Kind-hearted Zookeeper Griffin Keyes (Kevin James) is in love with the beautiful Stephanie (Leslie Bibb), and as such, proposes to her. Unfortunately, she rejects his proposal because she is embarrassed by his profession as a zookeeper. Five years later, Griffin has moved up to lead Zookeeper, and apparently has acquired the ability to talk to animals.
After five years, Grffin’s brother is getting married, bringing Stephanie back into Griffin’s life, and Griffin is beside himself with optimism. However, despite the progress he has made in his career, he continues to behave in the same awkward, clumsy way around Stephanie as he did five years earlier, and requires some much needed advice that will help him win back his true love. That’s where the talking animals come in. Unfortunately for Griffin, some of the advice offered by the animals does not transition well in the world of humans.
Meanwhile, Stephanie continues to encourage Griffin to consider a career change.
And, as if Griffin is not enduring enough, Stephanie’s ex-boyfriend Gale also arrives on the scene, once again as Griffin’s greatest rival. And the presence of a friendly female co-worker, Kate (Rosario Dawson), who seems to take an interest in Griffin, may prove to complicate matters even further.
Ultimately, Griffin is torn between two loves: his job, or Stephanie.
Zookeeper proves to be a perfect film for Kevin James, as it sets the stage for the niche that James has created for himself in films as a clumsy and awkward man who struggles to get the girl but is plagued with self-doubt. By the same token, James brings his classic brand of comedy to the screen for the very same reason.
The talking animals in the film serve more as co-stars then as movie props, and the interactions are both genuine and comical.
Joe (Sylvester Stallone) and Janet (Cher), two lions, engage in comical banter throughout the film, while Jerome (Jon Favreau) and Bruce (Faizon Love), both bears, engage in a friendly antagonistic relationship that often results in witty outbursts. Both relationships add a level of hilarity to the film.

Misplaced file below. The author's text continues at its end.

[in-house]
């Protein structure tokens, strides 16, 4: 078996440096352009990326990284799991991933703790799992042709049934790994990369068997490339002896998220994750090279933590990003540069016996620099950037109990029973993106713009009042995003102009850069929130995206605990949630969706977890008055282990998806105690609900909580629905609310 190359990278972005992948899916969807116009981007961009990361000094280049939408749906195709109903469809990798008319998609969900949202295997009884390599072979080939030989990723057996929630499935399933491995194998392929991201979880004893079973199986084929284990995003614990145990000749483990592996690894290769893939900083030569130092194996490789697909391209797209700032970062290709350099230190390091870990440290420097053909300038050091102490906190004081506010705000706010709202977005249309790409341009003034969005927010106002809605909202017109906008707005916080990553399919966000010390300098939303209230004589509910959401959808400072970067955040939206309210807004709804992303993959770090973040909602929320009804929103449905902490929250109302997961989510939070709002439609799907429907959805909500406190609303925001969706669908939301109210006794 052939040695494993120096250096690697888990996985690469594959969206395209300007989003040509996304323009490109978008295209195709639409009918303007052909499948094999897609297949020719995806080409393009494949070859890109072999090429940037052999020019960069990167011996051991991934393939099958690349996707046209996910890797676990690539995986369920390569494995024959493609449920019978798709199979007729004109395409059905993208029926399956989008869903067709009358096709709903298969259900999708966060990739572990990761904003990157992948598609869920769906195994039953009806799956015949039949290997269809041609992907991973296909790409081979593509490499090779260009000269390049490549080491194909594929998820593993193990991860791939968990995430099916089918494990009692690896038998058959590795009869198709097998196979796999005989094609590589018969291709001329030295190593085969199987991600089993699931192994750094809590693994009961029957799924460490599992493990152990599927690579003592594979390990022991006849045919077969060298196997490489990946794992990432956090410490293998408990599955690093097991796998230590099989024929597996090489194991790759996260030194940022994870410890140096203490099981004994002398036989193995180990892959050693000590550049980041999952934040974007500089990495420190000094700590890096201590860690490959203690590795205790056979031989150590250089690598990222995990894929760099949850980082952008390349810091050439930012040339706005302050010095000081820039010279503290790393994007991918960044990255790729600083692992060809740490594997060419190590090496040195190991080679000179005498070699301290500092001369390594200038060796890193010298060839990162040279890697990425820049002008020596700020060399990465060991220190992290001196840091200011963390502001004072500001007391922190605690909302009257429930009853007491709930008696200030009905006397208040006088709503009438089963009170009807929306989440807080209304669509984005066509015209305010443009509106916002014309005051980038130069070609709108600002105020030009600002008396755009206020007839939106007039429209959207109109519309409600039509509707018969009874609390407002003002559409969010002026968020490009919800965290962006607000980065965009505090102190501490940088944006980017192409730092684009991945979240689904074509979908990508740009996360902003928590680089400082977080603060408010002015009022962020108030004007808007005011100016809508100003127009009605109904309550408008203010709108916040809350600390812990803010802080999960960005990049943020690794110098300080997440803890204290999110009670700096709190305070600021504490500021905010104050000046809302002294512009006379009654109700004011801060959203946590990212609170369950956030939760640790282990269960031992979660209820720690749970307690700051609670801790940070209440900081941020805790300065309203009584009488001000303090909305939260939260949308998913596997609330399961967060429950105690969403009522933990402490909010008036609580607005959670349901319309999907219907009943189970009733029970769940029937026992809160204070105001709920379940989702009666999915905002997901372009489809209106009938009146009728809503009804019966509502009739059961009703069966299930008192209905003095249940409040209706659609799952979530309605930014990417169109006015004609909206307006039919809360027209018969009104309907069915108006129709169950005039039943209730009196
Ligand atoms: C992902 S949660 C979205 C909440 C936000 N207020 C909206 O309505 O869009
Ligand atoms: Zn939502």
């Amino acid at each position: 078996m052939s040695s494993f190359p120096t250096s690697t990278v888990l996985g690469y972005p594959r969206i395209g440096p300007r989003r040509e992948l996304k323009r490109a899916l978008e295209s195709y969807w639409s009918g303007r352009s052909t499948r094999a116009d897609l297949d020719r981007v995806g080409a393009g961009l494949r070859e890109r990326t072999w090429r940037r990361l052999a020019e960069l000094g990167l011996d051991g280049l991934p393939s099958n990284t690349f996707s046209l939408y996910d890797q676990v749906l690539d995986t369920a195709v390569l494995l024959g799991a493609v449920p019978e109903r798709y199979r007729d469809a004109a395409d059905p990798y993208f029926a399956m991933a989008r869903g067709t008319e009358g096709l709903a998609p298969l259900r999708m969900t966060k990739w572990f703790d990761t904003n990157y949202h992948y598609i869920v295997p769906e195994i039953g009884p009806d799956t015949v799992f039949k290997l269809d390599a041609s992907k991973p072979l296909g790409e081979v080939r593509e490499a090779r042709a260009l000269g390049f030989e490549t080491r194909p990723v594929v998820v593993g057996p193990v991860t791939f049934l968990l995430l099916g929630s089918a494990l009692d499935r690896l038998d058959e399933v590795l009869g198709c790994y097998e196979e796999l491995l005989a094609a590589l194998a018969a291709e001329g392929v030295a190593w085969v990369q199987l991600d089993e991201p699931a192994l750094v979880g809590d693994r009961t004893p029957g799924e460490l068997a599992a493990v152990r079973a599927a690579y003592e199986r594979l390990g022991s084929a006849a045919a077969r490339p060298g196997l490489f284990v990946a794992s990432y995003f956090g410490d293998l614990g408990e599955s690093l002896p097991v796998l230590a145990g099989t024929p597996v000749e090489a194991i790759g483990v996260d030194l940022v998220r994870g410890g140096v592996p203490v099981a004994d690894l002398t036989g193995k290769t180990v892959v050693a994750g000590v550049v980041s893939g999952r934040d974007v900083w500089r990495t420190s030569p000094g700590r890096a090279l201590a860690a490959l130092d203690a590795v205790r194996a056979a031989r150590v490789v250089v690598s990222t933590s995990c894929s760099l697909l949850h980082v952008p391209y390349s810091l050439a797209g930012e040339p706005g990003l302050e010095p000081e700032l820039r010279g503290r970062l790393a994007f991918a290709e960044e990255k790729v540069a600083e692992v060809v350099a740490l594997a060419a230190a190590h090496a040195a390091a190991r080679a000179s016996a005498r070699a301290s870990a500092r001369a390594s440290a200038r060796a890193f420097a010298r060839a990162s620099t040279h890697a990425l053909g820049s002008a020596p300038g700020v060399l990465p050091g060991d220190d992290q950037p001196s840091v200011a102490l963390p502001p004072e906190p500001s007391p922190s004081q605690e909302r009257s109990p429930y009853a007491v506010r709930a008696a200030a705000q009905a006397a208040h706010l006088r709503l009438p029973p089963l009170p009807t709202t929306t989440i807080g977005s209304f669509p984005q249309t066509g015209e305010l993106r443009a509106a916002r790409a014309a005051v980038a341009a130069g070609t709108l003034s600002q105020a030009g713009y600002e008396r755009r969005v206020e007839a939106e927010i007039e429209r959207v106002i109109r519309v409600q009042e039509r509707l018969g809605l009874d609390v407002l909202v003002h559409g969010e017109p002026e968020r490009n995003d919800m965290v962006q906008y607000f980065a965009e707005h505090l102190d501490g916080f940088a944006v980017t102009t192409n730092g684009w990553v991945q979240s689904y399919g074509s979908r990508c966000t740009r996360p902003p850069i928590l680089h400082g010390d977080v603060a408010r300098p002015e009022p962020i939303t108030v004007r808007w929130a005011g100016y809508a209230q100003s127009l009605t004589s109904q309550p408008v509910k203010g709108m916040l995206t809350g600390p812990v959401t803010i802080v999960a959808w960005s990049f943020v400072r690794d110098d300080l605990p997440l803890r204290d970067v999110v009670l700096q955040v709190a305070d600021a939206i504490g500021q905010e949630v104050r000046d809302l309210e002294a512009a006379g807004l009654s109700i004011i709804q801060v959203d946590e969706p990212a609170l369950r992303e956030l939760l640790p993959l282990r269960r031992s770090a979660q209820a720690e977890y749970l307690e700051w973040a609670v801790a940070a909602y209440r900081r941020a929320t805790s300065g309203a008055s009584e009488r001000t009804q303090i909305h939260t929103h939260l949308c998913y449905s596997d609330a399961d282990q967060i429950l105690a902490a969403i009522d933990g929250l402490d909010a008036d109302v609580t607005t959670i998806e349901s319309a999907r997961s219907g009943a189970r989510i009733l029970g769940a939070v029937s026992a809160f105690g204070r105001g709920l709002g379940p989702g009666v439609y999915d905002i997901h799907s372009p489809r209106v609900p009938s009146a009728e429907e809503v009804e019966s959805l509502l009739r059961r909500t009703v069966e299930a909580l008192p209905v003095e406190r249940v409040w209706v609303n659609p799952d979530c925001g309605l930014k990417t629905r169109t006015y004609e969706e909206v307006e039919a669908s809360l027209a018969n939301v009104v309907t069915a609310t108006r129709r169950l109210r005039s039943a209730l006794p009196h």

The advice that Griffin is offered, and then follows out of desperation, provides for some of the most comical moments in the film. For example, Sebastian the Wolf (Bas Rutten) encourages Griffin to mark his territory in order to defeat all other rivals for Stephanie’s affection, and this proves to be a wonderful moment in the film for James to showcase his comedic abilities.
Adult audiences may enjoy the adult innuendoes throughout the film, while younger audiences may enjoy the endless amount of scatological comedy.
Likewise, James, as one of the film’s writers, is able to bring his brand of comical self-deprecation to the big screen in a variety of ways, including a scene in which Griffin attempts to ride an ostrich, but nearly crushes it as a result of his weight.
Voiceovers for the animals feature an array of prominent and comical performers, including Nick Nolte as Bernie the Gorilla, Adam Sandler as Donald the Monkey, and Judd Apatow as Barry the Elephant.
In addition to the humor, Zookeeper offers a positive moral, which is that one must stay true to oneself and should not feel the necessity to change in order to win another’s affections.
It also emphasizes the importance of friendship and encourages the kind treatment of animals.
While the film proves to be both entertaining and comical, there are some areas that need work.
First, the film at times appears to cut out important steps in the story, in an unnecessary effort to fast-forward to the action.
Likewise, the movie entails a strong environmentalist message that compares animals to humans.
The film also makes an annoying reference to “negative energy” as Stephanie discusses her fen shui decorating style and her practice of yoga.
As James is one of the writers for the film, it may come as no surprise that the storyline includes two beautiful women who have somehow taken an interest in the protagonist. However, James’ unique brand of likeability and sincerity will likely have moviegoers rooting for his happiness every step of the way.
A PG film, Zookeeper relatively remains within the confines of its ratings, absent explicit sexuality or vulgar language, and including violence only of the slapstick comedy variety.
Overall, Zookeeper is a cute and funny film, and could certainly qualify as a family film with enough elements to appeal to most audiences. But some of the innuendoes may perturb parents of children who are just old enough to understand the reference. Parents may also wish to address what seems to be a clear equating of animals to humans.